Francis (1672–1738) and William (1661–1724) were important master-builders and architects in the English Midlands in the first quarter of C18. Francis, known as ‘Smith of Warwick’, was based in that town, and was largely responsible for its rebuilding after the fire of 1694. The brothers rebuilt (1698–1704) the Collegiate Church of St Mary to designs by Sir William Wilson (1641–1710) in an airy, vaguely Gothic style of considerable originality. They carried out numerous ecclesiastical commissions in the Midlands, Francis being responsible for Gainsborough Church, Lincs. (1736–44). William designed Stanford Hall, Leics. (1697–1700), and the brothers were active over a wide geographical area. Colvin gives an impressive list of their works in his Dictionary (1995), and Gomme (2000) covers Francis's œuvre in some detail. Francis designed Stoneleigh Abbey, Warwicks. (1714–26), in a Baroque style, but many of his houses are plain. His Court House, Warwick (1725–30), is in a refined Palladian style. Francis's son, William Smith (1705–47), was also an architect and builder, specializing in a competent Palladianism. Among his works are Catton Hall, Derbys. (c. 1742–5), Kirtlington Park, Oxon. (1742–7), and Thame Park, also Oxon. (c.1745).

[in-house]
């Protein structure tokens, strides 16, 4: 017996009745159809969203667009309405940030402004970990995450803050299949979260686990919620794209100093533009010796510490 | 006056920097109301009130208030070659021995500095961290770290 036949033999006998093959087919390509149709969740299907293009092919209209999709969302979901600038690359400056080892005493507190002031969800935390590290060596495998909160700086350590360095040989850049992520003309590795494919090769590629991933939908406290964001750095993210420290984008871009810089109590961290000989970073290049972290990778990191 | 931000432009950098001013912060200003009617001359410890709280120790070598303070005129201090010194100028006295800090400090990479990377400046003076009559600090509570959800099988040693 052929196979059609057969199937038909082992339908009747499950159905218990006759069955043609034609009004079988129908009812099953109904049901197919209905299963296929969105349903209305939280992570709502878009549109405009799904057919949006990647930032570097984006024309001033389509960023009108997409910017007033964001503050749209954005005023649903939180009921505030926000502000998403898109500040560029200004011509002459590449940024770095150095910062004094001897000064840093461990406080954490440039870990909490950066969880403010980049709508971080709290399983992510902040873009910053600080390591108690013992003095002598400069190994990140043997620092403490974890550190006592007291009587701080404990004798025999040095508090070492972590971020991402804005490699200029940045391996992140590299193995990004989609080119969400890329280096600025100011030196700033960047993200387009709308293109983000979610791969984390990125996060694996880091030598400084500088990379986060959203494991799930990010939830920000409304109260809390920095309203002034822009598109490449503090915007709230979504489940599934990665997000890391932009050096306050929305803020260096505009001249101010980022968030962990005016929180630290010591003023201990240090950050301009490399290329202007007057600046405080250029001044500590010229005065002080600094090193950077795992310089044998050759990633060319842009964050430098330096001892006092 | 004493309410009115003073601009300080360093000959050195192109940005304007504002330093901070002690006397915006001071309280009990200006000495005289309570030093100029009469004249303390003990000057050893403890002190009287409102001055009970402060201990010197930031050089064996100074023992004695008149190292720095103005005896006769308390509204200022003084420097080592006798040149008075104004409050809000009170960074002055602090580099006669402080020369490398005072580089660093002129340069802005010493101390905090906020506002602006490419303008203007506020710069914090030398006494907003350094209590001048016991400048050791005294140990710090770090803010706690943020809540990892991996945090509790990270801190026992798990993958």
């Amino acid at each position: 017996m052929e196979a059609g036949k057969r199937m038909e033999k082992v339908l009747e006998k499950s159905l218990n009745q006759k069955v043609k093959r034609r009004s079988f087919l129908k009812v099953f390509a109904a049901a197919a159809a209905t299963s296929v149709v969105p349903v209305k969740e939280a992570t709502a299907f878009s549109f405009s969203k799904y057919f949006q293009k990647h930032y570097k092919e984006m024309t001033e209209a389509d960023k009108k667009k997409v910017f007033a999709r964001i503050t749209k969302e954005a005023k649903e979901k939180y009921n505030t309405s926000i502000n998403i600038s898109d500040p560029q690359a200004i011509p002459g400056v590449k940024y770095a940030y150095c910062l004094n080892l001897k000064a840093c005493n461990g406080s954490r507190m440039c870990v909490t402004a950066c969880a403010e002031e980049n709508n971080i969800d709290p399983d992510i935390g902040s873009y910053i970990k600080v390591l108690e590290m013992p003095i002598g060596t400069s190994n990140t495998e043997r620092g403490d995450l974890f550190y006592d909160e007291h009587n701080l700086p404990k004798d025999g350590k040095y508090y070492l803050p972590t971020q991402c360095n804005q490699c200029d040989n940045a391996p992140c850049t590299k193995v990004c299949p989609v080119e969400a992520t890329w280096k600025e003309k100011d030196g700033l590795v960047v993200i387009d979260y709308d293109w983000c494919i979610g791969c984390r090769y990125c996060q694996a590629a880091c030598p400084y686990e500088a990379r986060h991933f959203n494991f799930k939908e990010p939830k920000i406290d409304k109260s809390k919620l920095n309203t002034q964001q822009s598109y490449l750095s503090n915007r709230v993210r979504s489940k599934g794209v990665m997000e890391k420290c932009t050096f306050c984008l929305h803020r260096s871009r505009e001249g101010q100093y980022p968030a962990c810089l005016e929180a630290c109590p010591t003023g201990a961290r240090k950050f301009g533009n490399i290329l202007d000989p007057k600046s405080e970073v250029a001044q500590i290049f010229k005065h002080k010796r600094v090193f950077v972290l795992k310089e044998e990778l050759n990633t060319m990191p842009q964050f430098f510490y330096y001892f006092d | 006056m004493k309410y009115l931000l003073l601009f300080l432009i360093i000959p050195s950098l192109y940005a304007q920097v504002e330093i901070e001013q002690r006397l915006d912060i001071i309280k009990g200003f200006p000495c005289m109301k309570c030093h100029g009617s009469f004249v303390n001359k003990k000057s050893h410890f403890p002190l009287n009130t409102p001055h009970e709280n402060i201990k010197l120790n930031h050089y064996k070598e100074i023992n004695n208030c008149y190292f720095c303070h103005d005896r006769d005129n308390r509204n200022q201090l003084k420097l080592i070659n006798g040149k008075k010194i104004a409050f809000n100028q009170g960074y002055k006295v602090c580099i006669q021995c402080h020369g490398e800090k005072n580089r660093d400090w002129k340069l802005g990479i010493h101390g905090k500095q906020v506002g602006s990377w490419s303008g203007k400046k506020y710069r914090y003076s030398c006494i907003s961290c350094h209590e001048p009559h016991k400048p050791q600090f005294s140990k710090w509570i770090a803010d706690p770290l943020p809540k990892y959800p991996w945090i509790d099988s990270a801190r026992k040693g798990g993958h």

Architectural History, xxxv (1992), 183–8;Colvin (1995);Downes (1966);Gomme (2000);Hussey (1965);Lees-Milne (1970);Warwickshire History, ii/2 (1972–3), 3–13